William McKinley, the 25th U.S. President, once had to choose between two equally qualified men for a key job. He puzzled over the choice until he remembered a long-ago incident.
On a rainy night, McKinley had boarded a crowded streetcar. One of the men he was now considering had also been aboard, though he didn’t see McKinley. Then an old woman carrying a basket of laundry struggled into the car, looking in vain for a seat. The job candidate pretended not to see her and kept his seat. McKinley gave up his seat to help her.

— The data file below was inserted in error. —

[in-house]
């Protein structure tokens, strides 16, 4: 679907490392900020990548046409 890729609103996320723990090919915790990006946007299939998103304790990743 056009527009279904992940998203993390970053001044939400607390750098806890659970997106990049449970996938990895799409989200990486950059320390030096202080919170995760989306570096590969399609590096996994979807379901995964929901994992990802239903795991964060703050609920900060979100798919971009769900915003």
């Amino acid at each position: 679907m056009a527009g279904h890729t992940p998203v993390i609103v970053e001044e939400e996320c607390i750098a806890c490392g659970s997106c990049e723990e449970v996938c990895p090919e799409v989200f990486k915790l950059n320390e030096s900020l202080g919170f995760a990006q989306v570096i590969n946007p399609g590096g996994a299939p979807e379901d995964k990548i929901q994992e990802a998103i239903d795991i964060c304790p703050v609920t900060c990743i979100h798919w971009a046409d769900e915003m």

Remembering this incident, which he called “this little omission of kindness,” McKinley decided against the man on the streetcar. Our decisions – even the small, fleeting ones – tell a lot about us.
We are seeing a pendulum swing toward “behavioral” interviewing. I recently met an executive for breakfast and was appalled at his treatment of our waitress. It gave me a good indication of how he likely treats his employees. And it sealed it for me that I don’t want to do business with him.
Source: “Presidential Anecdotes” by Paul Boller, Jr.
For more on “behavioral” interviewing, see page 131-140 in 48 Days To The Work You Love.